California Governor Gavin Newsom’s decision to prioritize vaccine distribution by age drew an immediate outcry from the disability community. How can this sizable demographic, which seems perpetually destined to fight one battle for survival after another, not be at the front of the vaccination line? Mobility problems beset many in this community; others have compromised immune systems that make them dangerously vulnerable. My lungs are compromised from being old, but they weren’t helped any by those years I smoked in my teens and twenties. Considered in this light, it seems hardly fair that I should be in line before my disabled neighbor.
It is also hard not to take the vaccine guilt business onto the global level, a peripheral part of the giant divide. America First isn’t going to cut it with this virus. I am enormously relieved to be vaccinated, and now I want my friends and neighbors – all of them, rich, poor, Democrats, Republicans to get vaccinated just as fast as humanly possible. If we reach herd immunity in the U.S., though, and the virus continues to rage across Africa, its mutant cousins are coming for us. Offering support for getting the vaccine into Ethiopian arms is less an altruistic wish than a matter of self-preservation. Would I have given up my dose for someone in Ethiopia? Or for anyone in the above demographics? Probably not. But this should not excuse me from wrestling with what is a national, universal ethical dilemma.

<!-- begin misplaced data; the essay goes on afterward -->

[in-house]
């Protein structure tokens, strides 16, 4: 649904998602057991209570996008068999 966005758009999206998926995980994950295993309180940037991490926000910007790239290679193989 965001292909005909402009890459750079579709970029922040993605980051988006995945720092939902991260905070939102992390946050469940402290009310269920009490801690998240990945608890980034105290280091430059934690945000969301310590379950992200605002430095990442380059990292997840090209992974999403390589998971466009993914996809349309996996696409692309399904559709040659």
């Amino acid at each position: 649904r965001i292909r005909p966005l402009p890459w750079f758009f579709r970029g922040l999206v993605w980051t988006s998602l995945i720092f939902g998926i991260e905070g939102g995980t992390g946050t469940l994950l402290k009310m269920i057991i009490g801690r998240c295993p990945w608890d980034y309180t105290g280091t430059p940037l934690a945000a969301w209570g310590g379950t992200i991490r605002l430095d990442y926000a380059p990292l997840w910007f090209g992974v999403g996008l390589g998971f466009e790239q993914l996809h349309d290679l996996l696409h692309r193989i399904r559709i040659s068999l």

The COVID-19 pandemic, the battered democracy, the turbulence of racial and economic struggles – this is definitely the Year of Apprehension. We’ll probably all survive. Even if a lot of people continue to suffer and die and need our attention.
Given the difficulty of looking ahead, I dug into the archives for a look back. New Year blogs – and a bunch of New Year stories that pre-date the era of the blog – turn out to offer many bright spots and a little reassurance.